Have you recently noticed transparent plaques attached to the entrances of some houses in central Kaunas? This is the project “Threshold” by the British artist Jyll Bradley, whose Jewish roots are here in Lithuania, which aims to recall the now exotic-sounding tradition of the mezuzah. It did exist in our city, before the Second World War, of course. Although many tragic facts have long been made public, it seems that we are only now understanding their actual weight and learning to come to terms with what a multilayered Kaunas was, could have been and wants to be today.
Kaunas – European Capital of Culture 2022’s Memory Office programme evokes the historical memory of the city and its surrounding settlements through storytelling, installations, performances, concerts, guided tours and murals. Right now, during the fourth edition of the CityTelling Festival initiated by the Office, we sat down with Dr Daiva Price, curator of the Memory Bureau, to discuss lessons learned, layers of dust blown away, and small, but maybe even the most essential, personal discoveries and sentiments.
Daiva, to begin with, how are you and the team at the Memory Office? The second part of the year seems to have been particularly intense for your program. Is there enough time to enjoy your colleagues’ events?
I can’t hide the fact that, like many of our colleagues, especially those who have been carrying the European Capital of Culture project on their shoulders since the beginning, we have been feeling the weight of the year. But it is great to see the fruits our partners, and we have been growing for so long. This is a harvest year when we finally see what we have been thinking about and planning for so long.
we set ourselves the goal of using the language of art to tell a story that did not receive enough attention in the public sphere or in cultural projects at the time.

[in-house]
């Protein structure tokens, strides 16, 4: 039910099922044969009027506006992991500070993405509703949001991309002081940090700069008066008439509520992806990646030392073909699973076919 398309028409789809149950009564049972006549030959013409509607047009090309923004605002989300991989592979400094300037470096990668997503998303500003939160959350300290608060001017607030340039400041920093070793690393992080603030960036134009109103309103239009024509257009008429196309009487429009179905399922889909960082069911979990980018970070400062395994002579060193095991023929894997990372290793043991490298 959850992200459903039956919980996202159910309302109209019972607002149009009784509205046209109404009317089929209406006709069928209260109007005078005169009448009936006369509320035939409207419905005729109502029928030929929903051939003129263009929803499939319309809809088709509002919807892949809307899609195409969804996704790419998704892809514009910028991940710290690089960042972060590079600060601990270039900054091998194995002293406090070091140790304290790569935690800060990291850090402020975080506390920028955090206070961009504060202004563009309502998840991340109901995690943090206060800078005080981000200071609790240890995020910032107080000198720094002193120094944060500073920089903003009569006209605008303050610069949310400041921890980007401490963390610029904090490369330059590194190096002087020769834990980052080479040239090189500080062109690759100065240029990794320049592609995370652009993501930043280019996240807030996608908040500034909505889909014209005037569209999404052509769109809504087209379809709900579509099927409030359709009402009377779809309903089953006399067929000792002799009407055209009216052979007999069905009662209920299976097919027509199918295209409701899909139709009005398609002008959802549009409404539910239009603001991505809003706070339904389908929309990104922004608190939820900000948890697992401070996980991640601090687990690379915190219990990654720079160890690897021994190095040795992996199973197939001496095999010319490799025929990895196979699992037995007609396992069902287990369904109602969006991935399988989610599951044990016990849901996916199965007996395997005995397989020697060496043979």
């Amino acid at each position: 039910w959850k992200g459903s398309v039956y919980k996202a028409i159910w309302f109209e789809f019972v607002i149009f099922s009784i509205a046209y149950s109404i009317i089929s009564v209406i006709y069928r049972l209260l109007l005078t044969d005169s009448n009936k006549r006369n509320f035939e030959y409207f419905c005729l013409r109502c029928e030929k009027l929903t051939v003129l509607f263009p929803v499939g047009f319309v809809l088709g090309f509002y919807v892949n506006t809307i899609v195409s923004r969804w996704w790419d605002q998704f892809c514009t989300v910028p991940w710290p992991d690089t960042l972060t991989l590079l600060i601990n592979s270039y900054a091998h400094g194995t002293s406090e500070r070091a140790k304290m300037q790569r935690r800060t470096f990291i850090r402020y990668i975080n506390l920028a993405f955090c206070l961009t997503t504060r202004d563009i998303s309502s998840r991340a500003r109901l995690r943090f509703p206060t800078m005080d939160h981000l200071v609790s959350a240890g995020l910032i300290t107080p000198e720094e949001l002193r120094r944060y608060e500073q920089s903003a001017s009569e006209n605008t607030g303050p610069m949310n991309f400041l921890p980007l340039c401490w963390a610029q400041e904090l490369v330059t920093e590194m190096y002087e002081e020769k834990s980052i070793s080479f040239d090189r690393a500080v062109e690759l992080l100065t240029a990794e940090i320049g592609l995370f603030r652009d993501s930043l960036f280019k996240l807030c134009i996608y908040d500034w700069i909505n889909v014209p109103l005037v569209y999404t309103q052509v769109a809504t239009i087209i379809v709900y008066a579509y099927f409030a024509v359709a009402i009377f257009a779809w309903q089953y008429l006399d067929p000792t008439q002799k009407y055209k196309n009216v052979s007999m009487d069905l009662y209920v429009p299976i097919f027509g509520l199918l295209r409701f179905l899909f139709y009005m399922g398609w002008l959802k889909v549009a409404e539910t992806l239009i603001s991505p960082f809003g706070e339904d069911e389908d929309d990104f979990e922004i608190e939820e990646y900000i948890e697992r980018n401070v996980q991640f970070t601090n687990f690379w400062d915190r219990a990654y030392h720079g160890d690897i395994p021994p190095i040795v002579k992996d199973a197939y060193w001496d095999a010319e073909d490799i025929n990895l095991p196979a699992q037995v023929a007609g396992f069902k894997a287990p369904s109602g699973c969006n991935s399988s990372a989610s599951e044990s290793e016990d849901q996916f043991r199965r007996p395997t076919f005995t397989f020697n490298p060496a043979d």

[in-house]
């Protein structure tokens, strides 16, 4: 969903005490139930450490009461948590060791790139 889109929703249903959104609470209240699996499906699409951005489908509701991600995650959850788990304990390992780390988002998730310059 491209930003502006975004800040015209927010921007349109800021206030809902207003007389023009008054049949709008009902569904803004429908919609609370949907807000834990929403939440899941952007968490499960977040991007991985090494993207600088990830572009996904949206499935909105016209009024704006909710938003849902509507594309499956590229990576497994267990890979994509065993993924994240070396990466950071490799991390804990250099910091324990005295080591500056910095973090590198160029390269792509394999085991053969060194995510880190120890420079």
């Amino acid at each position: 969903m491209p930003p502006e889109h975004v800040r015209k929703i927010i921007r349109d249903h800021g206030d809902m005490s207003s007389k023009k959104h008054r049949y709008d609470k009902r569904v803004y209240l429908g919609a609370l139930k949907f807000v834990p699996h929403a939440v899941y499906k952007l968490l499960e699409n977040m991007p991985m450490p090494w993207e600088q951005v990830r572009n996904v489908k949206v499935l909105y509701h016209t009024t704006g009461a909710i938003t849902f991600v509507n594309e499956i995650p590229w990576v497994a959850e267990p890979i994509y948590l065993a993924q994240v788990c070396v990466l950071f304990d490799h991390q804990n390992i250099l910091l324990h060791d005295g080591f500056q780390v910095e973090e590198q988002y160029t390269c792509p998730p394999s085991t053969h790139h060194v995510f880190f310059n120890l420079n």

With more than 1,500 events on the Kaunas 2022 programme, we can’t see everything… But I am very proud of my colleagues, who have proved that they are not only creative and professional but also can react quickly – neither a pandemic nor a war can beat them. When I am asked by foreign journalists how we have been affected by the recent disasters, I can only congratulate my colleagues on their projects such as Culture in the Courtyards, the CulturEUkraine centre and others. Born as a creative effort to adapt to tough challenges, some of these projects have also been awarded international prizes.
Has this year’s Memory Office programme achieved all the objectives set out several years ago? What has been even easier than you had hoped? Or perhaps some layers of dust proved too heavy and will have to be blown away by others?
I can say without any arrogance that we have achieved almost everything we planned. Since winning the title in 2017, my colleague Justina Petrulionyte-Saboniene and I have been interviewing Kaunas residents of different nationalities, uploading these conversations to the website atmintiesvietos.lt and accumulating an archive of stories that have become research material and a source of inspiration for many artists. It was vital to us that the collected stories should not end up being written down but be resurrected in different forms.